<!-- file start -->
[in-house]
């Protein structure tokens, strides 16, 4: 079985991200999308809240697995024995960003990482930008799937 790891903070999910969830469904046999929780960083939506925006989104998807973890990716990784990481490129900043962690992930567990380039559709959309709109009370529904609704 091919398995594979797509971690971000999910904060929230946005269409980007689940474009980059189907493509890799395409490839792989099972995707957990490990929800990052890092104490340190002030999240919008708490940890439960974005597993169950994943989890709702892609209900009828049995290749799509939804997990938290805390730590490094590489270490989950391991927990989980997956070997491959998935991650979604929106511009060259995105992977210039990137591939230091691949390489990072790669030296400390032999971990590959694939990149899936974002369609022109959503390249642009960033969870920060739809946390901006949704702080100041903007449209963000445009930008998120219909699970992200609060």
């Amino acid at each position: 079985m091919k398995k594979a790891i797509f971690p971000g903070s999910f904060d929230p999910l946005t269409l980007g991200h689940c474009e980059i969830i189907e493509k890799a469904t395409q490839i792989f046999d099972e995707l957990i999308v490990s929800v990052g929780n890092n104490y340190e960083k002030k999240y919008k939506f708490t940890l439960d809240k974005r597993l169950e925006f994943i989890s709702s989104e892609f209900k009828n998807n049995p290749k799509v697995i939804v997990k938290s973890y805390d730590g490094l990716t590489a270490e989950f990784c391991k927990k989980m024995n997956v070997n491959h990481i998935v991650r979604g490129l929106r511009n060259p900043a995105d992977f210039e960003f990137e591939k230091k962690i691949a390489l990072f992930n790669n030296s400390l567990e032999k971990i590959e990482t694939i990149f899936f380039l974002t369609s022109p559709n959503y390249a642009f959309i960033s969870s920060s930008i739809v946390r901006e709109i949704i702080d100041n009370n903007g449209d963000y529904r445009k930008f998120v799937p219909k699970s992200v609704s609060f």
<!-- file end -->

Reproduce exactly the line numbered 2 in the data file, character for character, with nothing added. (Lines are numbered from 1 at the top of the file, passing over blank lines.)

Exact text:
């Protein structure tokens, strides 16, 4: 079985991200999308809240697995024995960003990482930008799937 790891903070999910969830469904046999929780960083939506925006989104998807973890990716990784990481490129900043962690992930567990380039559709959309709109009370529904609704 091919398995594979797509971690971000999910904060929230946005269409980007689940474009980059189907493509890799395409490839792989099972995707957990490990929800990052890092104490340190002030999240919008708490940890439960974005597993169950994943989890709702892609209900009828049995290749799509939804997990938290805390730590490094590489270490989950391991927990989980997956070997491959998935991650979604929106511009060259995105992977210039990137591939230091691949390489990072790669030296400390032999971990590959694939990149899936974002369609022109959503390249642009960033969870920060739809946390901006949704702080100041903007449209963000445009930008998120219909699970992200609060």